My shelves groan with the weight of books that conjure journeys though strange and antique lands - the maps of pre-sand Egypt to the foothills of René Daumal's elusive Mount Analogue. But finding no sane reason to embark on such a quixotic project, I have for many years merely admired their colourful pages.
Here is the unremarkable account of a middle-aged woman's attempt to map a potentially nonexistent mountain, using only ideas inexpertly and erroneously learned from books about Gurdjieff and western philosophy (begun on the auspicious occasion of Gurdjieff's birthday, Jan 13th)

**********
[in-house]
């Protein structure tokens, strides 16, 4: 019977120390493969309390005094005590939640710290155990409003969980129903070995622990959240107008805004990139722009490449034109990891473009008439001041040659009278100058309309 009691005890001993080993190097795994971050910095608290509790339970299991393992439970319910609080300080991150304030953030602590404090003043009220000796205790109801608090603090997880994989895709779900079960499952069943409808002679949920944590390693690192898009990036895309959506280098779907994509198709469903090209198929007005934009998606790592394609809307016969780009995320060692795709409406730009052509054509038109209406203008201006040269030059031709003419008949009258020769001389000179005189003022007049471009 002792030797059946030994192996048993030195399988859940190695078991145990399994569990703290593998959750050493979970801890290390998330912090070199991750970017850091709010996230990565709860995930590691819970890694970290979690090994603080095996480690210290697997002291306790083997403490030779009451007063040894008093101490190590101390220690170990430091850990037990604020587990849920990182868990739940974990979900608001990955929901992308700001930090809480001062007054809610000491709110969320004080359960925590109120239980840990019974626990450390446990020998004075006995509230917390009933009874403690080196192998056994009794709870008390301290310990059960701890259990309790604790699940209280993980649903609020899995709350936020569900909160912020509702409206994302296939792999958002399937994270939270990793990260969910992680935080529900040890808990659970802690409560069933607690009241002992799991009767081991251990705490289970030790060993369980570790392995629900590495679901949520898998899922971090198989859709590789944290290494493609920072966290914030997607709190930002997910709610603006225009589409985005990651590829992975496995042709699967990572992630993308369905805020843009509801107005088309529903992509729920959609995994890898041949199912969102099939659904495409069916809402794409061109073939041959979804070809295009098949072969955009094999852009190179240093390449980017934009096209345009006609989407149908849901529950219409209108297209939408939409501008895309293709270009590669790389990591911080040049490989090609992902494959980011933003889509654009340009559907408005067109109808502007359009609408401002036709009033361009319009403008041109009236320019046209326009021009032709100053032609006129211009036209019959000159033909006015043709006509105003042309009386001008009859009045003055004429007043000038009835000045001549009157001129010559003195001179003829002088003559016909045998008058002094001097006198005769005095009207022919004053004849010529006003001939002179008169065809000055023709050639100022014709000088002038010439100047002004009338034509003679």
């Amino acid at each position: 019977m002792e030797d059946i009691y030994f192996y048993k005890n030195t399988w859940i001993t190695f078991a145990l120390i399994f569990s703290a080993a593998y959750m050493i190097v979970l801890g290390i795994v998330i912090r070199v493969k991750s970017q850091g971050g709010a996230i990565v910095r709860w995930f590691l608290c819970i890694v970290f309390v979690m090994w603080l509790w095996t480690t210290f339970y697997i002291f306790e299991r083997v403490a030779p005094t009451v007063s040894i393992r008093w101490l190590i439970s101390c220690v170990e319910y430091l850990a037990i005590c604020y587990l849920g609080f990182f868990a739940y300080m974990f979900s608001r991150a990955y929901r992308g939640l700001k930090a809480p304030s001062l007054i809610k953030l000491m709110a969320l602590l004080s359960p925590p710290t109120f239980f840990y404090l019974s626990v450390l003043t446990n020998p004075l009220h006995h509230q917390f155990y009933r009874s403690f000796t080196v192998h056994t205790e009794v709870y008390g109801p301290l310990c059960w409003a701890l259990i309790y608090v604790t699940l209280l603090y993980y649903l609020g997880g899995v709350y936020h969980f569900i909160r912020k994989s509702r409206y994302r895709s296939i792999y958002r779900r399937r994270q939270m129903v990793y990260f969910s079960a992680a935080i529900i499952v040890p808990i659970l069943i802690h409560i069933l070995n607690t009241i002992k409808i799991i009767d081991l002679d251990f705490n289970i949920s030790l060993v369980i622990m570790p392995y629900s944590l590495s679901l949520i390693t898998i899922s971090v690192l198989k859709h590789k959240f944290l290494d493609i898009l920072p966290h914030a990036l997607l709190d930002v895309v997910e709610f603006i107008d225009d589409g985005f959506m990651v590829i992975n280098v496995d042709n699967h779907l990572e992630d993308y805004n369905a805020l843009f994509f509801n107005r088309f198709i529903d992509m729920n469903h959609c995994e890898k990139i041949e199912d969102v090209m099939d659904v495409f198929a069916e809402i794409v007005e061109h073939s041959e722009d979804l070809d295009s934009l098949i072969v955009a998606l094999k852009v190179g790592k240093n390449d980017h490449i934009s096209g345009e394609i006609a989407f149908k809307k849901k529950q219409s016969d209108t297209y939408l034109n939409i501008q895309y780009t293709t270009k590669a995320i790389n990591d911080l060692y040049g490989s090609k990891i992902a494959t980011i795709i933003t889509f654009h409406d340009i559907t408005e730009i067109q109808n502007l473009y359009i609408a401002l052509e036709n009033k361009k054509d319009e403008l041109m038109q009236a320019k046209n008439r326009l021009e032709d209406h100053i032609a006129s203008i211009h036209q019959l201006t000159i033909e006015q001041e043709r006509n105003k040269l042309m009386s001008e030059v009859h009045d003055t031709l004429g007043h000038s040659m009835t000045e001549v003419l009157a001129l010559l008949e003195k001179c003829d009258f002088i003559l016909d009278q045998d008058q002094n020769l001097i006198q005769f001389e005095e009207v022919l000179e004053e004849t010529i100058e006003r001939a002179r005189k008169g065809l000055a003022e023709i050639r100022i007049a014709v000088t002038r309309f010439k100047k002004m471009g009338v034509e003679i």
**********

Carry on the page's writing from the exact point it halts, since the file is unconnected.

DAY ONE: A wintery Berlin departure.
Georg Gurdjieff's 'Beezebub's Tales to his Grandson',
Jeane de Salzmann's 'The Reality of Being',
René Daumal's 'Mount Analogue',
transcripts of talks from Gurdjieff's Paris meetings,
the New Testament,
the Tibetan Book of the Dead,
Jean Baudrillard's Simulacra and Simulations.
Task: create conditions for morning meditation, stop delaying, fight sleep.